Pro JavaFX Platform: RIA Enterprise Application Development with JavaFX Technology
This was somewhat of a let down. I saw "Pro" in the title, but then found out after being at the session for the first 10 min that it was a Jim Weaver session and his book is called "Pro JavaFX". The session was not "Pro" at all and neither did it address the "Enterprise Application" space. The code and related demos were all more like a typical Flash movie and not a typical enterprise application. The session went too slow as well- and I am not even close to being a JavaFX expert (Visit Sten's blog if you want that). The session was very similar to a session I attended at the TheServerSide.com conference in Las Vegas a year or so ago.
The New World: JavaFX Technology-Based UI Controls
Good session. The presenters talked about the newly released control library for JavaFX. Something I think should have been delivered in the 1.0 release. I did find it disheartening that they did not include a grid nor combo box in this release. When someone asked them about why, they responded "hey, we only had x amount of time and did not have the resources". If they want JavaFX to be a serious contender for developing UIs for enterprise apps, they better have a data grid and combo box! Perhaps the mighty Oracle can add a couple developers to the team and accelerate the delivery of those much needed controls :-).
RESTful Transactional Systems
I had very high hopes for this session in that I was hoping that Mark Little (JBoss CTO) was going to be the presenter. He did the introduction, but then handed it off to Michael Musgrove, a JBoss transaction expert. He seemed to be very competent, but the delivery was just not there - he mumbled quite a bit and did not engage the audience very well. I left the session early to tend to my email inbox.
The Web on OSGi: Here's How
I liked this session. Don Brown, a Atlassian architects was the presenter. He discussed how to embed OSGi into your web application using examples based on how they did it with their products to enable a highly functional plugin system. I am a big fan of Atlassian products as we run Confluence (Enterprise Wiki) and Jira (task and bug management) at CITYTECH. On a separate but related note, Atlassian's Confluence 3.0 and Jira 4.0 look like very good. I know we'll be upgrading Confluence to v3.0 and will be looking forward to the Jira 4.0 GA release in the coming months.
Web 2.0 Security Puzzlers: Genuine Security Vulnerabilities or False Positives?
I found myself a bit distracted during this session. It could have been that I just needed a coffee or my inbox was starting to fill up again and I needed to give it some attention. The presenter was the chief security person at Intuit and it seemed like he knew what he was talking about. He challenged the audience by presenting possible security vulnerabilities and then asking whether the case was genuine or a false positive.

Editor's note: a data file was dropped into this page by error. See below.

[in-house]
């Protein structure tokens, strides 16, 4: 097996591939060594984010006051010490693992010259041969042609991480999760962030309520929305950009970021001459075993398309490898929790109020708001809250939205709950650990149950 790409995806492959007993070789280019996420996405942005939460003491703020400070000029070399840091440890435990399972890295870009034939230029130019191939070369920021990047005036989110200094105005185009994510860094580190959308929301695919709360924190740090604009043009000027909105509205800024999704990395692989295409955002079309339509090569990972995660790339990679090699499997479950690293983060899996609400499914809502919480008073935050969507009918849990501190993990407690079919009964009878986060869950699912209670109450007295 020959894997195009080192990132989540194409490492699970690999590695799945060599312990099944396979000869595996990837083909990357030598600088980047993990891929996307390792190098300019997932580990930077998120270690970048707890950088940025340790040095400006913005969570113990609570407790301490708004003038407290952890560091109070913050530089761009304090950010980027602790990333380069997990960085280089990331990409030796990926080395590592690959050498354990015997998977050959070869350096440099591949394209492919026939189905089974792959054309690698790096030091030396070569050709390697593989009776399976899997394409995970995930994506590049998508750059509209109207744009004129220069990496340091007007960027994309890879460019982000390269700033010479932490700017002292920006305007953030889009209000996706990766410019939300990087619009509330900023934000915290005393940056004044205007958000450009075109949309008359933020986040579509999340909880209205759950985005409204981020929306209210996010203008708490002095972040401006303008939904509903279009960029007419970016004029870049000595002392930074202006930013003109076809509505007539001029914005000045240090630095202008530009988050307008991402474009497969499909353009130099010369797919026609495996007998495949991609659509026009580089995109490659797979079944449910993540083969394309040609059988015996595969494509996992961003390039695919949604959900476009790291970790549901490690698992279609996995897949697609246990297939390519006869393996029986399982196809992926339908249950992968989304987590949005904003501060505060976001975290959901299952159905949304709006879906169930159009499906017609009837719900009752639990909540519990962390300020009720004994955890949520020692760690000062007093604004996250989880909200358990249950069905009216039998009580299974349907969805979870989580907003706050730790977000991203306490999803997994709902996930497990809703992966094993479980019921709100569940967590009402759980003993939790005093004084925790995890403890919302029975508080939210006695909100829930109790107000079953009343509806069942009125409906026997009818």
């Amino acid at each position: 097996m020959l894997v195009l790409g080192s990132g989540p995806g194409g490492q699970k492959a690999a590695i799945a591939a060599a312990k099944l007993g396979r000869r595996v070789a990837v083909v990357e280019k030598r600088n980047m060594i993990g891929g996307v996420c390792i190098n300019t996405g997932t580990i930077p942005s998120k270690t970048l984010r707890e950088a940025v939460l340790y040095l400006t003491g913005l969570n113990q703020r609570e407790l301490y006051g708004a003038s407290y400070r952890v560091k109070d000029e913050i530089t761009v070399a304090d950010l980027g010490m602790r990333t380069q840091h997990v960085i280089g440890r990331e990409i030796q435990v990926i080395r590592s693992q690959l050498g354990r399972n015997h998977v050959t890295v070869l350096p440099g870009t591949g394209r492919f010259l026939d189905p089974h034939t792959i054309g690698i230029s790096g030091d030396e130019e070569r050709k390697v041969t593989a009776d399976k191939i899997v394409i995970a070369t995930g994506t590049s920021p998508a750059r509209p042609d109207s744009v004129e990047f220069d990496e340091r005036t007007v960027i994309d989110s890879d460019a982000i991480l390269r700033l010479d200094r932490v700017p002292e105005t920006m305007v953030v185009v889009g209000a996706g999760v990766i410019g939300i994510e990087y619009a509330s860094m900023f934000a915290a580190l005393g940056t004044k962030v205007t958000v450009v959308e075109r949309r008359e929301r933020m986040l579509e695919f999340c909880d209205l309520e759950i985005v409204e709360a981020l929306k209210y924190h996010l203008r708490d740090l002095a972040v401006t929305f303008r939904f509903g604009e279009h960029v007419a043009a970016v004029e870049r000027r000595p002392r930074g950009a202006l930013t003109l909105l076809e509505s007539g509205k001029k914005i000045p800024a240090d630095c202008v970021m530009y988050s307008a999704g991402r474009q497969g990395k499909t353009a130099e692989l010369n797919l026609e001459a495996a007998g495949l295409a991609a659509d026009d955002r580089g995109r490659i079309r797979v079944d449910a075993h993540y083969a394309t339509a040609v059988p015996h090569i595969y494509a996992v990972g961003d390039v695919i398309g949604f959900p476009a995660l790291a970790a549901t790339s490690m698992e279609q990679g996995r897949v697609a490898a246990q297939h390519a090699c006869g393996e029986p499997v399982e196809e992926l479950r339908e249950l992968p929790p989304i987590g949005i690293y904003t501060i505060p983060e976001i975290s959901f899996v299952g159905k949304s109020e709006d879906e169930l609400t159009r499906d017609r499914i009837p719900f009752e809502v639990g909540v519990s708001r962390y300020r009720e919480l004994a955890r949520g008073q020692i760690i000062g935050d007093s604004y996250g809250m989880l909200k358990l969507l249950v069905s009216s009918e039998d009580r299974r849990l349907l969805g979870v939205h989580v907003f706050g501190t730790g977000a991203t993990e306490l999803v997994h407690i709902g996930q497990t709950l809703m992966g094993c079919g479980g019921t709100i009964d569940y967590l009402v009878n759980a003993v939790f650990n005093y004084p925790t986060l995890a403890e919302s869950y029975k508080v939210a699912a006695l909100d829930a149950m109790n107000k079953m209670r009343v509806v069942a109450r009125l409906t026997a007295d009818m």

JEE 5 in a National Electronic Health Record System Implementation
This was a good session although I wish the speaker went a little faster and talked about more details on the application. It was very interesting to know that his team had actually implemented a health record system for an unspecified geographical location (somewhere in Europe I assumed). His presentation provided a nice overview of how they leveraged JEE 5 to provide the technology framework for implementing the system.
A Java Persistence API Mapping Magical Mystery Tour
THis session was done by an Oracle engineer. He did a great job given an overview of JPA 1.0 as well as new features being offered by JPA 2.0. His presentation style was good and the content was nicely assembled as well. My collegue who had been using JPA 1.0 for the past few months was somewhat bored of the 1.0 overview, but was excited to learn the new features of 2.0.
JBoss AS5 Microcontainer Architecture
I was about 30 min late to this session due to a conference call, but was still happy to catch the 2nd half of the session. Aleš Justin from JBoss was the speaker. The big take away from the 2nd half of the session I attended was that the JBoss AS5 Microcontainer is highly extensible including a sophisticated class loading mechanism, virtual deployment framework and tight JBoss AOP integration. Additionally, I was happy to hear Aleš mention that the AS5 Microcontainer had nearly 100% test coverage - something he stressed was important for validating the functional requirements but also as a way for someone to learn more about the AS5 Microcontainer by simply reading through the tests. JBoss AS5 is generally available now from jboss.com, or specifically here (http://www.jboss.org/jbossas/downloads/).
All in all, it was a nice trip. No big announcements or surprises, but that was no surprise. We'll have to wait and see if the show will be named OraJavaOne next year :-). I hope that at least they add a couple developers to the JavaFX control library team so that grid and combobox controls are available before the next JavaOne or should I say OraJavaOne :-).
Matt Van Bergen
Matt has spent over 17 years providing high-end technology consulting services to a variety of government and commercial organizations...